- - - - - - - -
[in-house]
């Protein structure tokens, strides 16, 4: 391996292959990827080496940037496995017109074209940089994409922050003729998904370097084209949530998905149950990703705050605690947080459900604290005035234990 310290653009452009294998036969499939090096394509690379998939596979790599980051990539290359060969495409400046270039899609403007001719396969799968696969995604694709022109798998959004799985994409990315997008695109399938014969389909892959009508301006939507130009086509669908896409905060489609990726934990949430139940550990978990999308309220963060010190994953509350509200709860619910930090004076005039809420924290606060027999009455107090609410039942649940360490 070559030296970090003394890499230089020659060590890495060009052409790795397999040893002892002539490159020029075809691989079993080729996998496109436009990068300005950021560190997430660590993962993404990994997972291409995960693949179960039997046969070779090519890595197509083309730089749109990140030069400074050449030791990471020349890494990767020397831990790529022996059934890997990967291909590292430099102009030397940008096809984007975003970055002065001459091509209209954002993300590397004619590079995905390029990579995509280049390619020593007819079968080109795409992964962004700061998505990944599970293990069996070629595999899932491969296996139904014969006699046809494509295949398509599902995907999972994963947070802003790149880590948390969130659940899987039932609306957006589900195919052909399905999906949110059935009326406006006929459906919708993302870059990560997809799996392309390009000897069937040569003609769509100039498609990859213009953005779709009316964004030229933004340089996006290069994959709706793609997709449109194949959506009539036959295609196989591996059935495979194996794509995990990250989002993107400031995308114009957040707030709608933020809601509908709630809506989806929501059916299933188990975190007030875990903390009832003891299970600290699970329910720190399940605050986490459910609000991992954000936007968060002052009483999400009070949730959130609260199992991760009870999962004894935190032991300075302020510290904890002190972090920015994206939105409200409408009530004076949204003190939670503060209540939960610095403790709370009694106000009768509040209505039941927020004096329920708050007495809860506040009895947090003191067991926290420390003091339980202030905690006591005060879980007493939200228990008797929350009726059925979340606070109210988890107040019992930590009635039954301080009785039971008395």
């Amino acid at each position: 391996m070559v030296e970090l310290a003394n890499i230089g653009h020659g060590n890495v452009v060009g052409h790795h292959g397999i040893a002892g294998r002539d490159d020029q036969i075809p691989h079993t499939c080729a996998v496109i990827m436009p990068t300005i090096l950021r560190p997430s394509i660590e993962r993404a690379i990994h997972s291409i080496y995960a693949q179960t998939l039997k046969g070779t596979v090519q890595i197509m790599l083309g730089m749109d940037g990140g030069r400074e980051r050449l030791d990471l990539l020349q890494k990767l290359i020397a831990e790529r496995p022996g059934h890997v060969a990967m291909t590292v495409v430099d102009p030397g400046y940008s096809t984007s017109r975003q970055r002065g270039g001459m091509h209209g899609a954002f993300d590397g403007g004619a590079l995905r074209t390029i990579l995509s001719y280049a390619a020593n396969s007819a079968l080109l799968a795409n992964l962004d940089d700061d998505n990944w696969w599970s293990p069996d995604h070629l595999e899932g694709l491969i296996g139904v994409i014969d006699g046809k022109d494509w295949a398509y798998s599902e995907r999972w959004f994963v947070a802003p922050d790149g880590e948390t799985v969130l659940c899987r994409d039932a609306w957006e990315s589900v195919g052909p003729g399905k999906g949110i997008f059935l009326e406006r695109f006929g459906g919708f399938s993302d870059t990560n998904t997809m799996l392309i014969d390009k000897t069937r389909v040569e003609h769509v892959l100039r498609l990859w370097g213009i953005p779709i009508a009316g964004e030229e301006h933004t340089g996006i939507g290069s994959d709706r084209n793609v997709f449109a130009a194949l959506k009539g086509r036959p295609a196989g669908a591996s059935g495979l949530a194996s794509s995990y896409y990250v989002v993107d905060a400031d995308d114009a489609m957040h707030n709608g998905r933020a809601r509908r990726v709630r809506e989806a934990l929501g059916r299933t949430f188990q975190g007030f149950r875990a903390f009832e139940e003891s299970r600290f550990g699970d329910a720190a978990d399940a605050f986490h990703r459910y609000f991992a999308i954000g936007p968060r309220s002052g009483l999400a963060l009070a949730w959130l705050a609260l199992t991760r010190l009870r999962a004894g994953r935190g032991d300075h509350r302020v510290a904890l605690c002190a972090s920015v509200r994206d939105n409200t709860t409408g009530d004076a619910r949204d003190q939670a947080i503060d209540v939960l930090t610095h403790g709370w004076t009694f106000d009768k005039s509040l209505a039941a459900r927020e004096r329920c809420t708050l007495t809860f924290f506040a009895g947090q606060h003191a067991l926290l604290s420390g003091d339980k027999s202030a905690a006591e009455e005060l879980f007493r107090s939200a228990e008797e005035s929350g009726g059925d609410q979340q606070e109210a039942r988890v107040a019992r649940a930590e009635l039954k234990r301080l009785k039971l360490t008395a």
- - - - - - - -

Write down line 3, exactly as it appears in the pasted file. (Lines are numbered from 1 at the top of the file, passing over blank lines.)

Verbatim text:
């Amino acid at each position: 391996m070559v030296e970090l310290a003394n890499i230089g653009h020659g060590n890495v452009v060009g052409h790795h292959g397999i040893a002892g294998r002539d490159d020029q036969i075809p691989h079993t499939c080729a996998v496109i990827m436009p990068t300005i090096l950021r560190p997430s394509i660590e993962r993404a690379i990994h997972s291409i080496y995960a693949q179960t998939l039997k046969g070779t596979v090519q890595i197509m790599l083309g730089m749109d940037g990140g030069r400074e980051r050449l030791d990471l990539l020349q890494k990767l290359i020397a831990e790529r496995p022996g059934h890997v060969a990967m291909t590292v495409v430099d102009p030397g400046y940008s096809t984007s017109r975003q970055r002065g270039g001459m091509h209209g899609a954002f993300d590397g403007g004619a590079l995905r074209t390029i990579l995509s001719y280049a390619a020593n396969s007819a079968l080109l799968a795409n992964l962004d940089d700061d998505n990944w696969w599970s293990p069996d995604h070629l595999e899932g694709l491969i296996g139904v994409i014969d006699g046809k022109d494509w295949a398509y798998s599902e995907r999972w959004f994963v947070a802003p922050d790149g880590e948390t799985v969130l659940c899987r994409d039932a609306w957006e990315s589900v195919g052909p003729g399905k999906g949110i997008f059935l009326e406006r695109f006929g459906g919708f399938s993302d870059t990560n998904t997809m799996l392309i014969d390009k000897t069937r389909v040569e003609h769509v892959l100039r498609l990859w370097g213009i953005p779709i009508a009316g964004e030229e301006h933004t340089g996006i939507g290069s994959d709706r084209n793609v997709f449109a130009a194949l959506k009539g086509r036959p295609a196989g669908a591996s059935g495979l949530a194996s794509s995990y896409y990250v989002v993107d905060a400031d995308d114009a489609m957040h707030n709608g998905r933020a809601r509908r990726v709630r809506e989806a934990l929501g059916r299933t949430f188990q975190g007030f149950r875990a903390f009832e139940e003891s299970r600290f550990g699970d329910a720190a978990d399940a605050f986490h990703r459910y609000f991992a999308i954000g936007p968060r309220s002052g009483l999400a963060l009070a949730w959130l705050a609260l199992t991760r010190l009870r999962a004894g994953r935190g032991d300075h509350r302020v510290a904890l605690c002190a972090s920015v509200r994206d939105n409200t709860t409408g009530d004076a619910r949204d003190q939670a947080i503060d209540v939960l930090t610095h403790g709370w004076t009694f106000d009768k005039s509040l209505a039941a459900r927020e004096r329920c809420t708050l007495t809860f924290f506040a009895g947090q606060h003191a067991l926290l604290s420390g003091d339980k027999s202030a905690a006591e009455e005060l879980f007493r107090s939200a228990e008797e005035s929350g009726g059925d609410q979340q606070e109210a039942r988890v107040a019992r649940a930590e009635l039954k234990r301080l009785k039971l360490t008395a």